Woman rescued from Tucson wilderness speaks on her ordeal

Sporting the now-damaged boots that show the marks of her journey, 72-year-old Ann Rodgers stands healthy and smiling.

- Sporting the now-damaged boots that show the marks of her journey, 72-year-old Ann Rodgers stands healthy and smiling.

"They kept me warm the entire time," she said.

On March 31st, she became stranded in the wilderness of the Fort Apache Reservation.

"I hiked the next day with the dog up a mesa, to try to get cell phone communication again," she said. "There was nothing. No power poles, no signs of vehicles, ranch, anything out there. So I realized I was in a situation I needed to change quickly."

She ventured off in hopes of finding help; drinking pond water, eating plants, and using survival skills she'd learned over the years, all with her dog "Queeny" by her side.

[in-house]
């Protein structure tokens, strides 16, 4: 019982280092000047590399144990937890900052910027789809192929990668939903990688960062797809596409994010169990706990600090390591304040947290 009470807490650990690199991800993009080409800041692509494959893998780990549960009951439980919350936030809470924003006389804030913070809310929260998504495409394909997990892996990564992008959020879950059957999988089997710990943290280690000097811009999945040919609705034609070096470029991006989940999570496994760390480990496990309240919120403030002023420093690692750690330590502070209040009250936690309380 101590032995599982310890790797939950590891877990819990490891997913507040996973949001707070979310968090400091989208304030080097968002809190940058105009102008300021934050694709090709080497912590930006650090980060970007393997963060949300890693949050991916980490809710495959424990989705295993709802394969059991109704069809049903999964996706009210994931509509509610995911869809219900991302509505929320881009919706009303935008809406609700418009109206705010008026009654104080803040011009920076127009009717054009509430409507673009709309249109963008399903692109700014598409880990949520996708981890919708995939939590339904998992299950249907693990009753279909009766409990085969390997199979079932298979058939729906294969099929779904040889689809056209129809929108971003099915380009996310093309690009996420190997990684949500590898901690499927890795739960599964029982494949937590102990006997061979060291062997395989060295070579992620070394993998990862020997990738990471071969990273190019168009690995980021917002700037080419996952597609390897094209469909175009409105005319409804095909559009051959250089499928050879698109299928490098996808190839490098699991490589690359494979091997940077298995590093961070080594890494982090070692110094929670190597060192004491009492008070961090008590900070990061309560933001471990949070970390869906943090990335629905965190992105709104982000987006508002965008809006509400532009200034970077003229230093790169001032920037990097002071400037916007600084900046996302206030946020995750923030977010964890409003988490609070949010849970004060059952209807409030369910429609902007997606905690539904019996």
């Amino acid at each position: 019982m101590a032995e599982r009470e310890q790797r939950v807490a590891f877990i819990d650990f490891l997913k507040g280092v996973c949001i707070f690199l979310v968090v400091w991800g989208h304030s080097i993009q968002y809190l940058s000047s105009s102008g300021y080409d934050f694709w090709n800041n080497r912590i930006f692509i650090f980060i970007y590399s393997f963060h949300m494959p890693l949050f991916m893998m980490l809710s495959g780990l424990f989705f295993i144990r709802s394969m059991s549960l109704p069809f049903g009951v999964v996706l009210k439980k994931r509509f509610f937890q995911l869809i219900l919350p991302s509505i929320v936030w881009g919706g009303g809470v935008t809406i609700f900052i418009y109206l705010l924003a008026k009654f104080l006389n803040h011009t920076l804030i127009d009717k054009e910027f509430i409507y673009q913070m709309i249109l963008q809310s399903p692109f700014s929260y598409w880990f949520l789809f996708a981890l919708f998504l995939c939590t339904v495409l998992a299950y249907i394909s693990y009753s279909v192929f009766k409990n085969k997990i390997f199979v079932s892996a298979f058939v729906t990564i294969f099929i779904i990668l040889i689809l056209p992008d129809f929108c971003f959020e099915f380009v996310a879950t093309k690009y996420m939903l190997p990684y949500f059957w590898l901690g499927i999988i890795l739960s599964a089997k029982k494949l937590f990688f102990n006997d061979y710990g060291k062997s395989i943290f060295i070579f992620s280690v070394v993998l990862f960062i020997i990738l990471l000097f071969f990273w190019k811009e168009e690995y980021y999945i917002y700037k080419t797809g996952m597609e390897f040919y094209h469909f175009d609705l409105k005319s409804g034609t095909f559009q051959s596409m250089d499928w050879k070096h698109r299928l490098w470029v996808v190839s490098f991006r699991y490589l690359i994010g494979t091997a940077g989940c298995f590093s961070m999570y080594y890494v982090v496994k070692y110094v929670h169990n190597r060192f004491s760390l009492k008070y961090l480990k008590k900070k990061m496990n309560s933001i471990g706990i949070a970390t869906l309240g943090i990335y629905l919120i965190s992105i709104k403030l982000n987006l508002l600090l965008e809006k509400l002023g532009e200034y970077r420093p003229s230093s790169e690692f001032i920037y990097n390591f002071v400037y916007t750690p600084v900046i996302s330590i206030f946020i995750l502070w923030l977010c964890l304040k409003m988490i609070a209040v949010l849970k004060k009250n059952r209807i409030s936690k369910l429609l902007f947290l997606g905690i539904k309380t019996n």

"She found the right game trails, or cow path to follow through the stick brush, the trees and such, along the riverside," she said.

Three days after she went missing, search crews found her car and her cat. After six days with hardly any luck, ground crews spotted footprints that led Arizona Department of Public Safety pilot Lowell to something else.

"We saw the elk skull, so I brought the helicopter down to a hover and as I was looking at it, I realized she had made a help sign out of rocks and sticks," he said.

The skull, Ann correctly assumed, would catch anyone's attention and a few miles away, she was her bag in every direction and jumping up and down.

"It was like seeing a Hail Mary pass for a touchdown," Lowell said. "I did not think that we were going to find her alive."

She got into the helicopter to find a still-stunned group of first responders.

"I looked back at her and her face was just covered in black soot and she was smiling and laughing," Lowell said.

Grateful she and her pets survived what many are calling an unbelievable ordeal.


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